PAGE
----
Monthly Archives: September 2010

Simple Philosophies – Live to listen

It is far more impressive when others discover you good qualities without your help.
~ Judith Martin

Every time you meet someone new for the first time, you have one chance to make a good impression. In the first few minutes, an image of who you are is already formed in your acquaintance’s mind.

Naturally, you want to show the best of yourself. Most people would want to talk about all of the things they’ve achieved, all of the wealth, possessions and qualifications they have, where they come from and who they are. As people, we love to talk about ourselves.

But, instead of worrying so much about what to say, how about just listening? After your initial introductions, why not try asking questions and listening to what your new friend has to say?

Listening to others means devoting a little of your time to someone else’s story. Not surprisingly, people who listen a lot are thought of as better conversationalists than those that talk too much. People feel more engaged in a conversation if they feel that what they are saying is being appreciated.

They say that nobody knows an enlightened person. That’s probably because they spend their time listening, not speaking. They don’t go on about themselves, they don’t show off or try to be something they are not. They are simply there to lend a patient ear to those in need, and they only give advice when they are asked for it.

That’s quite different from the rest of us who can probably go on and on about our life story. I’ve seen it so many times, people trying to ‘have a conversation’ but what they were really doing was reeling out monologues in between each other’s pauses. It’s not a big shock to see that these people eventually fail to make deeper friendships and connections.

It’s fascinating to see the differences that come from just shutting up every once in a while. Who knows, perhaps if you try listening a little more, you might discover something, or someone, amazing.

simple act

Listen to someone intently today. Try to resist judgement or the temptation to give advice. Observe how they react when you don’t interrupt. Do they end up sharing more?

Simple Philosophies is a series of short posts about small things we can do to live a happier life. Please let me know what you think in the comments!

The secret to minimalist travel

Having spent a few weeks trying to settle down in a completely foreign country, I’m often asked, “Do you miss home?“.

The answer isn’t a simple yes or no.

Yes, I miss my family and my home, but that doesn’t mean I want to go back right now. I care about them a more than they know, but  I would much rather be where I am now. Even though everyday presents small challenges and leaps out of my comfort zone, I manage to learn something new about the world each and every time.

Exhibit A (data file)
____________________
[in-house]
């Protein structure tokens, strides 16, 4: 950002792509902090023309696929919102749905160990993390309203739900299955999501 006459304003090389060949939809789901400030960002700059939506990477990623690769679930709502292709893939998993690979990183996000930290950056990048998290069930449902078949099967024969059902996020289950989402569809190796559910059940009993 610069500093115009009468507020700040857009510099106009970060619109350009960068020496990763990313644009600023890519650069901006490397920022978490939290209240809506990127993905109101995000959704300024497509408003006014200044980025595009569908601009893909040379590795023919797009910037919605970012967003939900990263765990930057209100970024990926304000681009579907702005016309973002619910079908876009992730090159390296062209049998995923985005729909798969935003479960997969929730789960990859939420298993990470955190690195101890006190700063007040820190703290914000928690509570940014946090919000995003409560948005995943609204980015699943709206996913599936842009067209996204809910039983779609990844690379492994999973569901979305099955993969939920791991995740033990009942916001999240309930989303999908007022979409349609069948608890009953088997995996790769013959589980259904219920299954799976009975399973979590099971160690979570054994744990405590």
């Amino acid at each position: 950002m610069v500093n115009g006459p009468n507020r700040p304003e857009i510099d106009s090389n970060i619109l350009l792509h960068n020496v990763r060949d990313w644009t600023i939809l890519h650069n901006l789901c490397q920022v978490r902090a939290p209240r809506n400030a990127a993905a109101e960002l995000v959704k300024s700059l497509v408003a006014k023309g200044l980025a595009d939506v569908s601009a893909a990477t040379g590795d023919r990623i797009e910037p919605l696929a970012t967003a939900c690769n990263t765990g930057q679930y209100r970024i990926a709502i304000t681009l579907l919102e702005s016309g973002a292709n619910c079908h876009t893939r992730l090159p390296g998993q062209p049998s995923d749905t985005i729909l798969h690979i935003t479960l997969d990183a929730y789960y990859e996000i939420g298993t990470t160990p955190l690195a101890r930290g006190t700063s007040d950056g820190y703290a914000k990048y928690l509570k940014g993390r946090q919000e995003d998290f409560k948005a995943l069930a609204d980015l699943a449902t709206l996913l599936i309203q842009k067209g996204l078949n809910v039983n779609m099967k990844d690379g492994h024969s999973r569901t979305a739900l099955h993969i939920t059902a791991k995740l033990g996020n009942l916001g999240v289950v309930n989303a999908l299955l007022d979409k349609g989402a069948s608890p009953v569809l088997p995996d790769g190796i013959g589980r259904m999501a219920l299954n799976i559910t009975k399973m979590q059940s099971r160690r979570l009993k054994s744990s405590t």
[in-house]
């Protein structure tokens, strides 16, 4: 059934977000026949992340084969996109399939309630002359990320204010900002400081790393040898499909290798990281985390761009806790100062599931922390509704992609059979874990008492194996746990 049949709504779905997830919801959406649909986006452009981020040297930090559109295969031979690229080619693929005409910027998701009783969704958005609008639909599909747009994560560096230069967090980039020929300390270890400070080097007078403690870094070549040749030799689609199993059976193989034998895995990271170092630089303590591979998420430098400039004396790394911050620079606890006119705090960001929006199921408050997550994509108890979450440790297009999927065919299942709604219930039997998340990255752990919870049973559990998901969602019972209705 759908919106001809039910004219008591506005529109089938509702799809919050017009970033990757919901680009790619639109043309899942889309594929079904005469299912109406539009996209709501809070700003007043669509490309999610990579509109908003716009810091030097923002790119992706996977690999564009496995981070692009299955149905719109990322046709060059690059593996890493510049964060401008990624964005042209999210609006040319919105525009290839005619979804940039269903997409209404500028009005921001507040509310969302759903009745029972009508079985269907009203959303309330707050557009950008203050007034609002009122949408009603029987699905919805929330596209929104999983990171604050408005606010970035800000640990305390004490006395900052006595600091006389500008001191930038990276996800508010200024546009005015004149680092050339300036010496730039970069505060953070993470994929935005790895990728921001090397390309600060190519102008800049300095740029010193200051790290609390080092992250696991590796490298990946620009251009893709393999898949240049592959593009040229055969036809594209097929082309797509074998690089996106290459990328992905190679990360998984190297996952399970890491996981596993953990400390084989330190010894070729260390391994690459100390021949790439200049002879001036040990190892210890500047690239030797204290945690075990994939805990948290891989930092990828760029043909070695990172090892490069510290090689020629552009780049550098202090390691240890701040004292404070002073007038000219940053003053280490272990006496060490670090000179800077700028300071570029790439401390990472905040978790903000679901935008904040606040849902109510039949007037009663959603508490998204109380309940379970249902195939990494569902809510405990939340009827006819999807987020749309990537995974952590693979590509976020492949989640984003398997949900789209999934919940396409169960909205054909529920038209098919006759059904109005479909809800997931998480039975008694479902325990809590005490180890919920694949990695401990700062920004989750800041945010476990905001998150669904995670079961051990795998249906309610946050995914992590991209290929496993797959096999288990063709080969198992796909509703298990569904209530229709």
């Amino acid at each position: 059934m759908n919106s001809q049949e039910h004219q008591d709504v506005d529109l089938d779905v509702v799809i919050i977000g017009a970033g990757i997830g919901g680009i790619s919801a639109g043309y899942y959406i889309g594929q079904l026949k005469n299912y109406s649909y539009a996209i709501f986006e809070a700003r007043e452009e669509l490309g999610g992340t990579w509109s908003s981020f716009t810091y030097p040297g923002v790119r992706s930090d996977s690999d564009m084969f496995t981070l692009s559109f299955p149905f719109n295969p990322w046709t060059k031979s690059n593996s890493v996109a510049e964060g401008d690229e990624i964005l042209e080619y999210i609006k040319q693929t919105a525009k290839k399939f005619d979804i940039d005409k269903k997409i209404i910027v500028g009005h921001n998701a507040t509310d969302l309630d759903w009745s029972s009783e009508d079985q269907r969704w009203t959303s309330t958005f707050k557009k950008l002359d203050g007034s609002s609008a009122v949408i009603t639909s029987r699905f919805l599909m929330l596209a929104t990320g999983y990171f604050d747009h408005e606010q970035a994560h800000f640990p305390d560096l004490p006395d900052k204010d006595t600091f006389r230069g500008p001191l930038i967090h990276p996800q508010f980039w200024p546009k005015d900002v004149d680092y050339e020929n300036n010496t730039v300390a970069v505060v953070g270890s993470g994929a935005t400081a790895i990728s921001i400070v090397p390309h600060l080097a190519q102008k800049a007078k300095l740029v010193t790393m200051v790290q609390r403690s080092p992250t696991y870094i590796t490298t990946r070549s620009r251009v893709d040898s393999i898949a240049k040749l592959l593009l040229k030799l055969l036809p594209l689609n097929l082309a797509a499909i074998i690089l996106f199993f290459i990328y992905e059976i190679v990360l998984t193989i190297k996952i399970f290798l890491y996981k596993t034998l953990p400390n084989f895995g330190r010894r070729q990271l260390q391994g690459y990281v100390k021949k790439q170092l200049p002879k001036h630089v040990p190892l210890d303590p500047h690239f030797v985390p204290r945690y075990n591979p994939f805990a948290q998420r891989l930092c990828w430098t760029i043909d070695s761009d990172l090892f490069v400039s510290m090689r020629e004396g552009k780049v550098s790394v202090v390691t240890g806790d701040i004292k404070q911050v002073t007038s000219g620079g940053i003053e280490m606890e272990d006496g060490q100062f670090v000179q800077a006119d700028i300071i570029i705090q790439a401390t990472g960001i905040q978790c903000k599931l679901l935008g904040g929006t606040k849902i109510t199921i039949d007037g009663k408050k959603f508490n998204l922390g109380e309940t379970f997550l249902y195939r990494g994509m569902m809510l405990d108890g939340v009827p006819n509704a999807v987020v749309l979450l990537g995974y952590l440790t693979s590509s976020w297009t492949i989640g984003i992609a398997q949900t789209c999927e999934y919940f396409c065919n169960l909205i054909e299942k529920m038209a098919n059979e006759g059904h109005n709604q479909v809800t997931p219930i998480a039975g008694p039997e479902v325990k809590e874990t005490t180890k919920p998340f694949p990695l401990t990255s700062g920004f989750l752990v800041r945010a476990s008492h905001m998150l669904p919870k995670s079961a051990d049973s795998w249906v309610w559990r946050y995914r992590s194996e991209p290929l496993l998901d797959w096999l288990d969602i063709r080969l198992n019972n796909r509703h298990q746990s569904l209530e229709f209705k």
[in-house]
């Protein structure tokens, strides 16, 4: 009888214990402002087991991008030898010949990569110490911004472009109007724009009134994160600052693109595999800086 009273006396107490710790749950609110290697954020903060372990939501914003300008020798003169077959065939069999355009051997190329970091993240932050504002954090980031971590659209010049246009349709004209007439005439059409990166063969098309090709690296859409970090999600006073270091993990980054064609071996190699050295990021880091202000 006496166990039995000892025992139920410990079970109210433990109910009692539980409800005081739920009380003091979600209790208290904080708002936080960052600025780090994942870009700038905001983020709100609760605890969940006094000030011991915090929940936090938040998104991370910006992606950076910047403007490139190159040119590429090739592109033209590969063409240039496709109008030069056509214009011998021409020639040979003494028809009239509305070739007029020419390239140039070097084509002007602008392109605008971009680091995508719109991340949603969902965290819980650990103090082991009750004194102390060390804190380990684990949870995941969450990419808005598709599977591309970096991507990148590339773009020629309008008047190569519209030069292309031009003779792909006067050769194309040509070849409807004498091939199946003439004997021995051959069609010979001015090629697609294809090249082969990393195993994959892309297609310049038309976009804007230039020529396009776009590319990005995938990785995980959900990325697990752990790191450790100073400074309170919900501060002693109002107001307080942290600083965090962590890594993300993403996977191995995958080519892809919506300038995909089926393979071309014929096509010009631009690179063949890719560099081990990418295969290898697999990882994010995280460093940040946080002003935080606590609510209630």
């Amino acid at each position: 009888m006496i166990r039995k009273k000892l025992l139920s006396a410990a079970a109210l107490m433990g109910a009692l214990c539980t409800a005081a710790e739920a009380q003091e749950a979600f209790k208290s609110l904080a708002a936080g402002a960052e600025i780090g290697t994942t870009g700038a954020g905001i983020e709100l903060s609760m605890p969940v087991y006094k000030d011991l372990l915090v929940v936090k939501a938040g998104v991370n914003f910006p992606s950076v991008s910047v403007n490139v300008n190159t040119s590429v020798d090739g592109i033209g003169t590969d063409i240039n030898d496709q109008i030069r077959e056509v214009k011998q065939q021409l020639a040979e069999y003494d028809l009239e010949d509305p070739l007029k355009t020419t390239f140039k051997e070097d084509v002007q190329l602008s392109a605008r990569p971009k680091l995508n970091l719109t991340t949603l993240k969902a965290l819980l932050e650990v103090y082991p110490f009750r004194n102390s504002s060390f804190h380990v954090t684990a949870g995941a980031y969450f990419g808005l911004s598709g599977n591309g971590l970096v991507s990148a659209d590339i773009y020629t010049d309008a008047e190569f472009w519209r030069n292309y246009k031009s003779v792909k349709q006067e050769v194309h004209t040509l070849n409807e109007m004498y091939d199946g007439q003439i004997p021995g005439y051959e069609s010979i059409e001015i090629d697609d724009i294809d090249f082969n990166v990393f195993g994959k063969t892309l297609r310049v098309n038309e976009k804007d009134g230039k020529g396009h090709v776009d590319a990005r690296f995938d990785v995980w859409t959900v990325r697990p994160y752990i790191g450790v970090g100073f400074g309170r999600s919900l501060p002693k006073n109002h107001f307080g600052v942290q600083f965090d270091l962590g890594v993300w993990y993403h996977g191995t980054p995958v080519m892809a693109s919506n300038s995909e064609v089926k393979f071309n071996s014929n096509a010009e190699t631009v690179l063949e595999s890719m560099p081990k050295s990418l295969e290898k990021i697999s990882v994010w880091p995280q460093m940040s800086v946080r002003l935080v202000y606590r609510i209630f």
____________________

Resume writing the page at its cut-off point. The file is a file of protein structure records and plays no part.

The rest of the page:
And one of the biggest lessons I’ve learned is that even though I’m on the other side of the world, perhaps I’m not really away from home at all.

the secret to minimalist travel

Before I moved, I wrote a post about how to pack a minimalist suitcase. Carrying less is only one part of what minimalist travel really means. You can pack as light as you want, but you won’t be satisfied if you don’t have the second ingredient too.

The secret to true minimalist travel is having portable peace of mind.

What does this mean? In short, it means having the ability to take ‘home’ wherever you go.

If you can take your peace of mind with you, you will be content wherever you are. You can go anywhere and you won’t have to worry about being homesick if your home is always with you. Imagine if there was a way you could pack it up and carry it everywhere, without it weighing a thing…

redefining home

What does the word ‘home’ mean to you? For most people, it’s

  • the place they keep their stuff
  • the place they grew up/made good memories
  • where they ‘live’

If you take these three things and think about them carefully one by one, perhaps it’s not so hard to believe that you can make your home ‘portable’.

1. “It’s where I keep my stuff”. If you take your stuff with you, then your home is no longer where you keep your stuff! If you go travelling often, it might be the place you use as storage. If that’s the case, any safe place will do as storage space! When I first moved to university, I left a few things at home that I didn’t need. Because I had all of the things I did need in my dorm, it felt more like home than the one I left behind.

2. “It’s where I grew up”. When people get nostalgic, they’re not really thinking about the particular thing, it’s for the memory of it. A piece of clothing, an old toy or even a building isn’t what is making you happy, it’s all of the happy times you’ve associated with it. Memories are stored in your head, so if you really think about it, you don’t actually need the thing to be with you forever. You can move from place to place, and create new memories which will be just as good, or even better, even after you’ve moved away. Of course it will be a little sad if you never saw the place you grew up again, but not getting too attached to things that don’t last anyway, is the key to moving on. Even though it may be nice to revisit memories once in a while, dwelling on the past isn’t something you should do forever.

3. “It’s where I live”. By ‘live’ I mean where one eats, drinks, sleeps and relaxes in general. If you move to a new place, this is now where you will ‘live’, so who cares where it is? Wherever you eat and sleep is where you are, so a part of what ‘home’ means is you. You are your home.